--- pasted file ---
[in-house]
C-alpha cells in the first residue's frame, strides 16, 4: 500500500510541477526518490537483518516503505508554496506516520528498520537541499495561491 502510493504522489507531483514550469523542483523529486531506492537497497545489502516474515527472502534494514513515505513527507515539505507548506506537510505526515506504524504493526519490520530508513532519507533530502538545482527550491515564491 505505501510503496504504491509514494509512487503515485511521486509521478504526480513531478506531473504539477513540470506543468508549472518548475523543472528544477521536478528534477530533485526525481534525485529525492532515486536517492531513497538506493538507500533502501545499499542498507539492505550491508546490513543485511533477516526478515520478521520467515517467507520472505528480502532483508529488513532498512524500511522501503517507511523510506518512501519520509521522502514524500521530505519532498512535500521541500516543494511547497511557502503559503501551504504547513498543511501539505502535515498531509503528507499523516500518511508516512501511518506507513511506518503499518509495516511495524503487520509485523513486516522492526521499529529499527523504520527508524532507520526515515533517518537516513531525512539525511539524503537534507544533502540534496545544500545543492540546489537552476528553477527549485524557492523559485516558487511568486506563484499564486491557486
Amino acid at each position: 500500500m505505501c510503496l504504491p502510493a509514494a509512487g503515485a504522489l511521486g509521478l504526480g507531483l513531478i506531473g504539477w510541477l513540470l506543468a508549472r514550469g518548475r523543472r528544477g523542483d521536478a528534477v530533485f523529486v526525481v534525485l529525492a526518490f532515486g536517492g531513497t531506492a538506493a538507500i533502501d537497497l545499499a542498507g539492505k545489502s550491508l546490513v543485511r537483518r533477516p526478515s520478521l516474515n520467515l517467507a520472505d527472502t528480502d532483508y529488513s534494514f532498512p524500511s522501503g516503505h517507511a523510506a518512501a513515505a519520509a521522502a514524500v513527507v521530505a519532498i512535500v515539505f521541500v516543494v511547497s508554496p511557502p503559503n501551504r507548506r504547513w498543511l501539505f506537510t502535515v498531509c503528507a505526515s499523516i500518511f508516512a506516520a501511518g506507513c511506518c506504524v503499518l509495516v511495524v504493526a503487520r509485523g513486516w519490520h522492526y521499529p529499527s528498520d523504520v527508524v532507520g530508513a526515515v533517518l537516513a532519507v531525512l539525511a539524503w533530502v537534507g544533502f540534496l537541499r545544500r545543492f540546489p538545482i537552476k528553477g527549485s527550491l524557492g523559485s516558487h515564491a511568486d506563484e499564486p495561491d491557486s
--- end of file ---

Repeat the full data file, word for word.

[in-house]
C-alpha cells in the first residue's frame, strides 16, 4: 500500500510541477526518490537483518516503505508554496506516520528498520537541499495561491 502510493504522489507531483514550469523542483523529486531506492537497497545489502516474515527472502534494514513515505513527507515539505507548506506537510505526515506504524504493526519490520530508513532519507533530502538545482527550491515564491 505505501510503496504504491509514494509512487503515485511521486509521478504526480513531478506531473504539477513540470506543468508549472518548475523543472528544477521536478528534477530533485526525481534525485529525492532515486536517492531513497538506493538507500533502501545499499542498507539492505550491508546490513543485511533477516526478515520478521520467515517467507520472505528480502532483508529488513532498512524500511522501503517507511523510506518512501519520509521522502514524500521530505519532498512535500521541500516543494511547497511557502503559503501551504504547513498543511501539505502535515498531509503528507499523516500518511508516512501511518506507513511506518503499518509495516511495524503487520509485523513486516522492526521499529529499527523504520527508524532507520526515515533517518537516513531525512539525511539524503537534507544533502540534496545544500545543492540546489537552476528553477527549485524557492523559485516558487511568486506563484499564486491557486
Amino acid at each position: 500500500m505505501c510503496l504504491p502510493a509514494a509512487g503515485a504522489l511521486g509521478l504526480g507531483l513531478i506531473g504539477w510541477l513540470l506543468a508549472r514550469g518548475r523543472r528544477g523542483d521536478a528534477v530533485f523529486v526525481v534525485l529525492a526518490f532515486g536517492g531513497t531506492a538506493a538507500i533502501d537497497l545499499a542498507g539492505k545489502s550491508l546490513v543485511r537483518r533477516p526478515s520478521l516474515n520467515l517467507a520472505d527472502t528480502d532483508y529488513s534494514f532498512p524500511s522501503g516503505h517507511a523510506a518512501a513515505a519520509a521522502a514524500v513527507v521530505a519532498i512535500v515539505f521541500v516543494v511547497s508554496p511557502p503559503n501551504r507548506r504547513w498543511l501539505f506537510t502535515v498531509c503528507a505526515s499523516i500518511f508516512a506516520a501511518g506507513c511506518c506504524v503499518l509495516v511495524v504493526a503487520r509485523g513486516w519490520h522492526y521499529p529499527s528498520d523504520v527508524v532507520g530508513a526515515v533517518l537516513a532519507v531525512l539525511a539524503w533530502v537534507g544533502f540534496l537541499r545544500r545543492f540546489p538545482i537552476k528553477g527549485s527550491l524557492g523559485s516558487h515564491a511568486d506563484e499564486p495561491d491557486s